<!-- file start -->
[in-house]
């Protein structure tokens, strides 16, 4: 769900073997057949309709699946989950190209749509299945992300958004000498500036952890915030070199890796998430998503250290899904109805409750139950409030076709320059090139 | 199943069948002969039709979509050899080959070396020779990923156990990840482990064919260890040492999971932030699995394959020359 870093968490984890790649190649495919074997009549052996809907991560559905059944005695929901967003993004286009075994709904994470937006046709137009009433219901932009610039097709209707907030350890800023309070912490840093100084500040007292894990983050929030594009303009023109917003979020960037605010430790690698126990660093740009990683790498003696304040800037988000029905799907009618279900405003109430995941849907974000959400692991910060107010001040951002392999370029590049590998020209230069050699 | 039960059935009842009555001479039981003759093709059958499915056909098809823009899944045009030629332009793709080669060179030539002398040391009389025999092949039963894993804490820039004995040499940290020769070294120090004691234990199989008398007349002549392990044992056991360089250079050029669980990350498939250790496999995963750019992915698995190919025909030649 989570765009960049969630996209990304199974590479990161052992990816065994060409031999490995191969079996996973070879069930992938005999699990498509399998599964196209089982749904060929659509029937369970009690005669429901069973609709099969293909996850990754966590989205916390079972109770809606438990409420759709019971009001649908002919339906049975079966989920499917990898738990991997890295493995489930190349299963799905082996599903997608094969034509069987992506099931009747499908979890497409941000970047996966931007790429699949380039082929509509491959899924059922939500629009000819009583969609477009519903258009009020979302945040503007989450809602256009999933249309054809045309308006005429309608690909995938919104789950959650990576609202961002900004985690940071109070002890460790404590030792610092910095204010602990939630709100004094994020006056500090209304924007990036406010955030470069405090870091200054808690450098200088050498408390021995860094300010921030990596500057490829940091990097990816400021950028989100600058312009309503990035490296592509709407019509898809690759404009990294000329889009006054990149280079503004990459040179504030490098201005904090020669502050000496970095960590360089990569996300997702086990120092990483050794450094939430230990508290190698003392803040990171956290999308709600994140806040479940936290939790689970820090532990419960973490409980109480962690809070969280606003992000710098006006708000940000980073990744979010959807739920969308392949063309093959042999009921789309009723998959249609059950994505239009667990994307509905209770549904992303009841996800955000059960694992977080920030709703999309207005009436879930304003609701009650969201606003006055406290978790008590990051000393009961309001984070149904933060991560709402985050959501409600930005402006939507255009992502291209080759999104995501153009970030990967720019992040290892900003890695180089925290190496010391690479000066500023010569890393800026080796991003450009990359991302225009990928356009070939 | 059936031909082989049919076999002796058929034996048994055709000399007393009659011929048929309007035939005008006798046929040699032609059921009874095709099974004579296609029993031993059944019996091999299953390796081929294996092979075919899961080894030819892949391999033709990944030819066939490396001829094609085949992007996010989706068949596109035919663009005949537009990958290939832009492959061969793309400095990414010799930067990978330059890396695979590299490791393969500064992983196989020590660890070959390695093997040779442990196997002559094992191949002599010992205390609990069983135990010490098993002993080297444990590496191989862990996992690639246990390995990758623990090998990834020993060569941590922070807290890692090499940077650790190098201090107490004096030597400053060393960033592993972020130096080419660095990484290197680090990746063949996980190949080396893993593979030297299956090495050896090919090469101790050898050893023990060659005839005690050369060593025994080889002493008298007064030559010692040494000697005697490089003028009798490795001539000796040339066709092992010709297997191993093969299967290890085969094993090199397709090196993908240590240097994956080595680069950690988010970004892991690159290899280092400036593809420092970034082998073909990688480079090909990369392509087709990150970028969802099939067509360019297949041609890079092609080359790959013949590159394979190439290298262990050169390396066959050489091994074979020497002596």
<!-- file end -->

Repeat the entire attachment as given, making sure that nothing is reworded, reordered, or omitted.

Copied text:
[in-house]
């Protein structure tokens, strides 16, 4: 769900073997057949309709699946989950190209749509299945992300958004000498500036952890915030070199890796998430998503250290899904109805409750139950409030076709320059090139 | 199943069948002969039709979509050899080959070396020779990923156990990840482990064919260890040492999971932030699995394959020359 870093968490984890790649190649495919074997009549052996809907991560559905059944005695929901967003993004286009075994709904994470937006046709137009009433219901932009610039097709209707907030350890800023309070912490840093100084500040007292894990983050929030594009303009023109917003979020960037605010430790690698126990660093740009990683790498003696304040800037988000029905799907009618279900405003109430995941849907974000959400692991910060107010001040951002392999370029590049590998020209230069050699 | 039960059935009842009555001479039981003759093709059958499915056909098809823009899944045009030629332009793709080669060179030539002398040391009389025999092949039963894993804490820039004995040499940290020769070294120090004691234990199989008398007349002549392990044992056991360089250079050029669980990350498939250790496999995963750019992915698995190919025909030649 989570765009960049969630996209990304199974590479990161052992990816065994060409031999490995191969079996996973070879069930992938005999699990498509399998599964196209089982749904060929659509029937369970009690005669429901069973609709099969293909996850990754966590989205916390079972109770809606438990409420759709019971009001649908002919339906049975079966989920499917990898738990991997890295493995489930190349299963799905082996599903997608094969034509069987992506099931009747499908979890497409941000970047996966931007790429699949380039082929509509491959899924059922939500629009000819009583969609477009519903258009009020979302945040503007989450809602256009999933249309054809045309308006005429309608690909995938919104789950959650990576609202961002900004985690940071109070002890460790404590030792610092910095204010602990939630709100004094994020006056500090209304924007990036406010955030470069405090870091200054808690450098200088050498408390021995860094300010921030990596500057490829940091990097990816400021950028989100600058312009309503990035490296592509709407019509898809690759404009990294000329889009006054990149280079503004990459040179504030490098201005904090020669502050000496970095960590360089990569996300997702086990120092990483050794450094939430230990508290190698003392803040990171956290999308709600994140806040479940936290939790689970820090532990419960973490409980109480962690809070969280606003992000710098006006708000940000980073990744979010959807739920969308392949063309093959042999009921789309009723998959249609059950994505239009667990994307509905209770549904992303009841996800955000059960694992977080920030709703999309207005009436879930304003609701009650969201606003006055406290978790008590990051000393009961309001984070149904933060991560709402985050959501409600930005402006939507255009992502291209080759999104995501153009970030990967720019992040290892900003890695180089925290190496010391690479000066500023010569890393800026080796991003450009990359991302225009990928356009070939 | 059936031909082989049919076999002796058929034996048994055709000399007393009659011929048929309007035939005008006798046929040699032609059921009874095709099974004579296609029993031993059944019996091999299953390796081929294996092979075919899961080894030819892949391999033709990944030819066939490396001829094609085949992007996010989706068949596109035919663009005949537009990958290939832009492959061969793309400095990414010799930067990978330059890396695979590299490791393969500064992983196989020590660890070959390695093997040779442990196997002559094992191949002599010992205390609990069983135990010490098993002993080297444990590496191989862990996992690639246990390995990758623990090998990834020993060569941590922070807290890692090499940077650790190098201090107490004096030597400053060393960033592993972020130096080419660095990484290197680090990746063949996980190949080396893993593979030297299956090495050896090919090469101790050898050893023990060659005839005690050369060593025994080889002493008298007064030559010692040494000697005697490089003028009798490795001539000796040339066709092992010709297997191993093969299967290890085969094993090199397709090196993908240590240097994956080595680069950690988010970004892991690159290899280092400036593809420092970034082998073909990688480079090909990369392509087709990150970028969802099939067509360019297949041609890079092609080359790959013949590159394979190439290298262990050169390396066959050489091994074979020497002596």